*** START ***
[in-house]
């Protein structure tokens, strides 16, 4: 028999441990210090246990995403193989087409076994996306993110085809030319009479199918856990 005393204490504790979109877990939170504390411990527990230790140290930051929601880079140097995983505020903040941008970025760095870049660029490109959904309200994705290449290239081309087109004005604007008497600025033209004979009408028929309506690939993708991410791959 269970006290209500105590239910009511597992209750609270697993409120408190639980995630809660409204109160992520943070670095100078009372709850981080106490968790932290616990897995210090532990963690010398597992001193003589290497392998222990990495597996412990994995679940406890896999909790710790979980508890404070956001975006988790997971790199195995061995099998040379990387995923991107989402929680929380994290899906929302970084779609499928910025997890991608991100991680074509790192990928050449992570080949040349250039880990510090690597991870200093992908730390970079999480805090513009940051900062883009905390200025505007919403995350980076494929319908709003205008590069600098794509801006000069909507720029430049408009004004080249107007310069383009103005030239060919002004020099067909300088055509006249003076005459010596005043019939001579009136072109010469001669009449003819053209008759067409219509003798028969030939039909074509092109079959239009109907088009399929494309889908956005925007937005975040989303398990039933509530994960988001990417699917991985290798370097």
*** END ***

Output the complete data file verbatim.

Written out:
[in-house]
């Protein structure tokens, strides 16, 4: 028999441990210090246990995403193989087409076994996306993110085809030319009479199918856990 005393204490504790979109877990939170504390411990527990230790140290930051929601880079140097995983505020903040941008970025760095870049660029490109959904309200994705290449290239081309087109004005604007008497600025033209004979009408028929309506690939993708991410791959 269970006290209500105590239910009511597992209750609270697993409120408190639980995630809660409204109160992520943070670095100078009372709850981080106490968790932290616990897995210090532990963690010398597992001193003589290497392998222990990495597996412990994995679940406890896999909790710790979980508890404070956001975006988790997971790199195995061995099998040379990387995923991107989402929680929380994290899906929302970084779609499928910025997890991608991100991680074509790192990928050449992570080949040349250039880990510090690597991870200093992908730390970079999480805090513009940051900062883009905390200025505007919403995350980076494929319908709003205008590069600098794509801006000069909507720029430049408009004004080249107007310069383009103005030239060919002004020099067909300088055509006249003076005459010596005043019939001579009136072109010469001669009449003819053209008759067409219509003798028969030939039909074509092109079959239009109907088009399929494309889908956005925007937005975040989303398990039933509530994960988001990417699917991985290798370097």